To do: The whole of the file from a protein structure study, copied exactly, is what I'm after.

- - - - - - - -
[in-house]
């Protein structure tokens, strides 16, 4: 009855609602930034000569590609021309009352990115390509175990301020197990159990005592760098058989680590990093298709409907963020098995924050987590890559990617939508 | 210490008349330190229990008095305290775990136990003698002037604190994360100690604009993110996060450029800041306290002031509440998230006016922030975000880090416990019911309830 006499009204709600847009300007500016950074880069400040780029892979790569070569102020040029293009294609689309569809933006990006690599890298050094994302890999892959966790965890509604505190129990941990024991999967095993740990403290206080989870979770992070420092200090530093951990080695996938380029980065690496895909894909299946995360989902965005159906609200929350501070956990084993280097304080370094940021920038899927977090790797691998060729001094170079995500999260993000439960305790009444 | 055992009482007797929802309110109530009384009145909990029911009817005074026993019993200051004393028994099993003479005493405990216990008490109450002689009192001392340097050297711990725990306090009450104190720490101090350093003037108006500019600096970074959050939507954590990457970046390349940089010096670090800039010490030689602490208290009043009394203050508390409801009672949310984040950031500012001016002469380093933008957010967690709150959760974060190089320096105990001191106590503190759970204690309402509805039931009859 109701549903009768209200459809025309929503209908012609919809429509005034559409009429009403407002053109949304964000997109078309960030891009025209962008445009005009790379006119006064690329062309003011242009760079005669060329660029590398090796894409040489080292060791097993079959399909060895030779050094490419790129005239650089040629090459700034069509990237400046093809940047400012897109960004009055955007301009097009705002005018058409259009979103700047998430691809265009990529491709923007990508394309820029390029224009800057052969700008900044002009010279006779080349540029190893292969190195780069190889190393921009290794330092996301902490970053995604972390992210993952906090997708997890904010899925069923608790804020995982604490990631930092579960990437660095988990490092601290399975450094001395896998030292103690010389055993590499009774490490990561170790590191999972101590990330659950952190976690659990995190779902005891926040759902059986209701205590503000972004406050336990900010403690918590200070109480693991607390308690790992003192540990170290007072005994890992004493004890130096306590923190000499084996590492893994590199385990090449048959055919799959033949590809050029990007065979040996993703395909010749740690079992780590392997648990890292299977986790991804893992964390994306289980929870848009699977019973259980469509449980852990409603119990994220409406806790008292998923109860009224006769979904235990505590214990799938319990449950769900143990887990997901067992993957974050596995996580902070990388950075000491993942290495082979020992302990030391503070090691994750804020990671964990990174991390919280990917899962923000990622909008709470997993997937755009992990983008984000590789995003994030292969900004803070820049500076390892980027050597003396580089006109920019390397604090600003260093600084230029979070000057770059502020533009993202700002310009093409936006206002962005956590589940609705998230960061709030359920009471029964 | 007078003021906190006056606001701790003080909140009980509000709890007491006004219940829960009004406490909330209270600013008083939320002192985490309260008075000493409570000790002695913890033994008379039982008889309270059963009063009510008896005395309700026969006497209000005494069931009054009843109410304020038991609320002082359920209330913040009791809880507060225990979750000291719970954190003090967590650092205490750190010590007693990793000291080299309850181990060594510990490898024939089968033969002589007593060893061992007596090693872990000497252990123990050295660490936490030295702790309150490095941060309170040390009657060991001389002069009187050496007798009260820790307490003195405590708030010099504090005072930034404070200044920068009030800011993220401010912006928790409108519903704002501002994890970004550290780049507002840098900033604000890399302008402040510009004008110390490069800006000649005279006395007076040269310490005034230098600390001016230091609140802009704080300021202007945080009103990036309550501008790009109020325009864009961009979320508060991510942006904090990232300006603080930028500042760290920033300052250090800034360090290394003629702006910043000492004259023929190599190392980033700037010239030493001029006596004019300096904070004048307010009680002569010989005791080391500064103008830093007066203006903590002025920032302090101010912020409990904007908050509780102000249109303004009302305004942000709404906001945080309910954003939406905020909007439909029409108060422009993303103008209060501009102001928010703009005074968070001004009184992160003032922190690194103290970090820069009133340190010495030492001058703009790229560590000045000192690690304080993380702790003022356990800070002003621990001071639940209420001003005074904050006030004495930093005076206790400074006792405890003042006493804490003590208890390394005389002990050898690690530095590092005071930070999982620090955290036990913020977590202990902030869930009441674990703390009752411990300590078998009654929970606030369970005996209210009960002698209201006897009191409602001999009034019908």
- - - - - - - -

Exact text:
[in-house]
């Protein structure tokens, strides 16, 4: 009855609602930034000569590609021309009352990115390509175990301020197990159990005592760098058989680590990093298709409907963020098995924050987590890559990617939508 | 210490008349330190229990008095305290775990136990003698002037604190994360100690604009993110996060450029800041306290002031509440998230006016922030975000880090416990019911309830 006499009204709600847009300007500016950074880069400040780029892979790569070569102020040029293009294609689309569809933006990006690599890298050094994302890999892959966790965890509604505190129990941990024991999967095993740990403290206080989870979770992070420092200090530093951990080695996938380029980065690496895909894909299946995360989902965005159906609200929350501070956990084993280097304080370094940021920038899927977090790797691998060729001094170079995500999260993000439960305790009444 | 055992009482007797929802309110109530009384009145909990029911009817005074026993019993200051004393028994099993003479005493405990216990008490109450002689009192001392340097050297711990725990306090009450104190720490101090350093003037108006500019600096970074959050939507954590990457970046390349940089010096670090800039010490030689602490208290009043009394203050508390409801009672949310984040950031500012001016002469380093933008957010967690709150959760974060190089320096105990001191106590503190759970204690309402509805039931009859 109701549903009768209200459809025309929503209908012609919809429509005034559409009429009403407002053109949304964000997109078309960030891009025209962008445009005009790379006119006064690329062309003011242009760079005669060329660029590398090796894409040489080292060791097993079959399909060895030779050094490419790129005239650089040629090459700034069509990237400046093809940047400012897109960004009055955007301009097009705002005018058409259009979103700047998430691809265009990529491709923007990508394309820029390029224009800057052969700008900044002009010279006779080349540029190893292969190195780069190889190393921009290794330092996301902490970053995604972390992210993952906090997708997890904010899925069923608790804020995982604490990631930092579960990437660095988990490092601290399975450094001395896998030292103690010389055993590499009774490490990561170790590191999972101590990330659950952190976690659990995190779902005891926040759902059986209701205590503000972004406050336990900010403690918590200070109480693991607390308690790992003192540990170290007072005994890992004493004890130096306590923190000499084996590492893994590199385990090449048959055919799959033949590809050029990007065979040996993703395909010749740690079992780590392997648990890292299977986790991804893992964390994306289980929870848009699977019973259980469509449980852990409603119990994220409406806790008292998923109860009224006769979904235990505590214990799938319990449950769900143990887990997901067992993957974050596995996580902070990388950075000491993942290495082979020992302990030391503070090691994750804020990671964990990174991390919280990917899962923000990622909008709470997993997937755009992990983008984000590789995003994030292969900004803070820049500076390892980027050597003396580089006109920019390397604090600003260093600084230029979070000057770059502020533009993202700002310009093409936006206002962005956590589940609705998230960061709030359920009471029964 | 007078003021906190006056606001701790003080909140009980509000709890007491006004219940829960009004406490909330209270600013008083939320002192985490309260008075000493409570000790002695913890033994008379039982008889309270059963009063009510008896005395309700026969006497209000005494069931009054009843109410304020038991609320002082359920209330913040009791809880507060225990979750000291719970954190003090967590650092205490750190010590007693990793000291080299309850181990060594510990490898024939089968033969002589007593060893061992007596090693872990000497252990123990050295660490936490030295702790309150490095941060309170040390009657060991001389002069009187050496007798009260820790307490003195405590708030010099504090005072930034404070200044920068009030800011993220401010912006928790409108519903704002501002994890970004550290780049507002840098900033604000890399302008402040510009004008110390490069800006000649005279006395007076040269310490005034230098600390001016230091609140802009704080300021202007945080009103990036309550501008790009109020325009864009961009979320508060991510942006904090990232300006603080930028500042760290920033300052250090800034360090290394003629702006910043000492004259023929190599190392980033700037010239030493001029006596004019300096904070004048307010009680002569010989005791080391500064103008830093007066203006903590002025920032302090101010912020409990904007908050509780102000249109303004009302305004942000709404906001945080309910954003939406905020909007439909029409108060422009993303103008209060501009102001928010703009005074968070001004009184992160003032922190690194103290970090820069009133340190010495030492001058703009790229560590000045000192690690304080993380702790003022356990800070002003621990001071639940209420001003005074904050006030004495930093005076206790400074006792405890003042006493804490003590208890390394005389002990050898690690530095590092005071930070999982620090955290036990913020977590202990902030869930009441674990703390009752411990300590078998009654929970606030369970005996209210009960002698209201006897009191409602001999009034019908």